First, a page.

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The Transgender Day of Remembrance (#TDoR) is observed annually on 20 November to memorialize those who have been murdered as a result of transphobia. It is a day to draw attention to the continued violence endured by the transgender community.

To find out more about The Shiloh Project’s work on religion and transphobic violence, see our co-director Caroline Blyth’s article (co-authored with Prior McRae) “Death by a Thousand Paper Cuts”: Transphobia, Symbolic Violence, and Conservative Christian Discourse’ in Rape Culture, Gender Violence, and ReligionInterdisciplinary Perspectives (Palgrave Macmillan, 2018) 

As Caroline explains, this research focuses on  ‘the symbolic and structural violence of transphobia sustained by religious rhetoric (particularly conservative Christian rhetoric). There’s been a huge flurry of concern among conservative Christian communities around, what they term, the ‘transgender debate’. To my mind, this ‘debate’ essentially denies the existence of authentic trans identities and works to exclude trans people from the human community. Some of the discourses evoked in these discussions are really toxic, and play a significant role in perpetuating or validating the alarmingly high rates of transphobic violence that trans people have to live with on a daily basis. I’m wanting to interrogate this ‘transgender debate’ and highlight its potential for sustaining violence, not to mention its problematic engagements with sacred texts, theologies, and traditions. I hope too that my work can inspire some timely and urgent dialogues of reconciliation between queer and religious communities. A tall order, but I’m intent on gradually chipping away at the homophobic and transphobic edifices that remain so prevalent in many religious communities today.’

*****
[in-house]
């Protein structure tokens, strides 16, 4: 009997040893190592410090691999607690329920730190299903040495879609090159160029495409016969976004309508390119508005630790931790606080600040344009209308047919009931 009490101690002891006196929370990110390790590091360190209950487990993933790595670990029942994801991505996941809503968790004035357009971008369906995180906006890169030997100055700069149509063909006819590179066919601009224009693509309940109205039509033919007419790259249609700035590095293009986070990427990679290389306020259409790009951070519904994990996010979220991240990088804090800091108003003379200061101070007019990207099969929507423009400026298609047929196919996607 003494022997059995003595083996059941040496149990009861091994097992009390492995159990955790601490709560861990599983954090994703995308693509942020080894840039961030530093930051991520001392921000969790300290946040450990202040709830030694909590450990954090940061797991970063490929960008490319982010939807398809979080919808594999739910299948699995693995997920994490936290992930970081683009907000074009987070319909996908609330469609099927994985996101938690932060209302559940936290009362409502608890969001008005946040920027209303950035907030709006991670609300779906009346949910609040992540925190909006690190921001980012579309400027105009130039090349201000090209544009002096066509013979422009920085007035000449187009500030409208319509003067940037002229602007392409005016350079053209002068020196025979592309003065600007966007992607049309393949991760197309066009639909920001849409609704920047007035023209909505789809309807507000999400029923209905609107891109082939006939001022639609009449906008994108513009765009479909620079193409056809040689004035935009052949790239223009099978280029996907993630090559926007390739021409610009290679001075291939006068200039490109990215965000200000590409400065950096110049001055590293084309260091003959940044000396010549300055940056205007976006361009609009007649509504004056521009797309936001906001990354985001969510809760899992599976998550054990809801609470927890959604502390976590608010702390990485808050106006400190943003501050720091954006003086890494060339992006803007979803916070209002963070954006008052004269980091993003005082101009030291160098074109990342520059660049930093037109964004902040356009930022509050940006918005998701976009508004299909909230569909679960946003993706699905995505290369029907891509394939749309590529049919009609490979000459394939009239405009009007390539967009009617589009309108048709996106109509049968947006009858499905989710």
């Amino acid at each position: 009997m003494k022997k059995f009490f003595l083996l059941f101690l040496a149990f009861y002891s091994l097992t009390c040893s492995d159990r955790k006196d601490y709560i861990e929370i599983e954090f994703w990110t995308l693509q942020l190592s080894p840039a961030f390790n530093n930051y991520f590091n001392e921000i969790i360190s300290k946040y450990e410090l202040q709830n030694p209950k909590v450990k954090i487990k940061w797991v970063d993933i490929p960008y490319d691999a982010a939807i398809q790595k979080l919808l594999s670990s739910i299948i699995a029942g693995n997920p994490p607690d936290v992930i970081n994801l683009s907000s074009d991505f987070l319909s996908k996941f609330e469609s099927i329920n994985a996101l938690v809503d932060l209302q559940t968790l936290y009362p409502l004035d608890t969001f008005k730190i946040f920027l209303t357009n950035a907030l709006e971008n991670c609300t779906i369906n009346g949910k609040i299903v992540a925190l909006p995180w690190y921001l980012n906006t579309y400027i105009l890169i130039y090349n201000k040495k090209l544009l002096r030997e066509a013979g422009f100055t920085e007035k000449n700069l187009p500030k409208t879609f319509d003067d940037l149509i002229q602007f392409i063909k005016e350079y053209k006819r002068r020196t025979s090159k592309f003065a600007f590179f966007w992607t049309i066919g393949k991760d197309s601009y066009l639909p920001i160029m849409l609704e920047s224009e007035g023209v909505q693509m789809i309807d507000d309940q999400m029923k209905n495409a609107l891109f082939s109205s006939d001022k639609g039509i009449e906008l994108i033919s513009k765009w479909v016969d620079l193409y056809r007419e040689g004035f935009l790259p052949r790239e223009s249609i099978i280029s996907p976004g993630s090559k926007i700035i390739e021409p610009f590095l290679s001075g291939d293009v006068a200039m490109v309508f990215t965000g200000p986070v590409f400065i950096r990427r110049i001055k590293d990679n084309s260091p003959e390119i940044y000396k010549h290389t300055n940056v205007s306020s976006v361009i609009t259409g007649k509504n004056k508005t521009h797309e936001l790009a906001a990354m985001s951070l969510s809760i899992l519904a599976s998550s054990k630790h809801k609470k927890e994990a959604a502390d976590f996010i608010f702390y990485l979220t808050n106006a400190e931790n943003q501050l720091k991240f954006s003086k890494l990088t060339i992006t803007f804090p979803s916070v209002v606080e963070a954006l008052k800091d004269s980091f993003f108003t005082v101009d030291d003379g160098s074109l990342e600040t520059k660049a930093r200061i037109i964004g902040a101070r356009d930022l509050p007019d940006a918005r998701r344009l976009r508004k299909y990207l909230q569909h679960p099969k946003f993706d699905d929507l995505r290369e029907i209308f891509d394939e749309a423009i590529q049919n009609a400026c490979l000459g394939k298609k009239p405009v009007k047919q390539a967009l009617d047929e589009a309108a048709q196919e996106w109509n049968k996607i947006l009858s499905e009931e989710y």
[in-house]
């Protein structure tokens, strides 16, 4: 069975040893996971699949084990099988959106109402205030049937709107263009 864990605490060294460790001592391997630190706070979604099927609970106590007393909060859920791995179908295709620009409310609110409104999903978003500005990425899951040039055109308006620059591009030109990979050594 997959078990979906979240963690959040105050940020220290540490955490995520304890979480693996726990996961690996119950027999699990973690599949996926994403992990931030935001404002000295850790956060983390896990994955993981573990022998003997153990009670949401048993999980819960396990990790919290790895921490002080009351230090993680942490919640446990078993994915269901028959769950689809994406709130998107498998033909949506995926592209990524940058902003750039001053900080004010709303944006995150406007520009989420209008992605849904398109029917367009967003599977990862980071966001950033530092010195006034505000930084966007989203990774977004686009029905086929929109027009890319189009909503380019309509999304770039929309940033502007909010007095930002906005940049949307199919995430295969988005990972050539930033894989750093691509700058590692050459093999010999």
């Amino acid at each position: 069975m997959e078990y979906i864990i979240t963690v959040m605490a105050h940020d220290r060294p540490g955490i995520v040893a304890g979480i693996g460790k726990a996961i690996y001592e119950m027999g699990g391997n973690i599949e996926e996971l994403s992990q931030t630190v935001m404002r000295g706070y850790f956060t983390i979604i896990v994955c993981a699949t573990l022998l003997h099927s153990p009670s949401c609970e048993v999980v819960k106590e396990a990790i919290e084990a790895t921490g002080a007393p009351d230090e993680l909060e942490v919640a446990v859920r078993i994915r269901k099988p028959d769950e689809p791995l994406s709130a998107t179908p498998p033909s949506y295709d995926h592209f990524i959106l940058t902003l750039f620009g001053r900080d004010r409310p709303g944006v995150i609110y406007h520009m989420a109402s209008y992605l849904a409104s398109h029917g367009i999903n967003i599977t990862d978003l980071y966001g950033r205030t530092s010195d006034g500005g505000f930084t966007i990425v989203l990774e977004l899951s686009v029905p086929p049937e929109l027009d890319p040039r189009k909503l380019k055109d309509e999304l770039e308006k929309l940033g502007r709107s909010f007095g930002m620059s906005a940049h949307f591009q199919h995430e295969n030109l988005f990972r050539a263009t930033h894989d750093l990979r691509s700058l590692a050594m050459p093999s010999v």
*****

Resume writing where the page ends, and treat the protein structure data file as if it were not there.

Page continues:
Tags : #TDoRCaroline BlythPrior McRaeTransgender Day of RemembranceUniversity of Auckland
Shiloh Project

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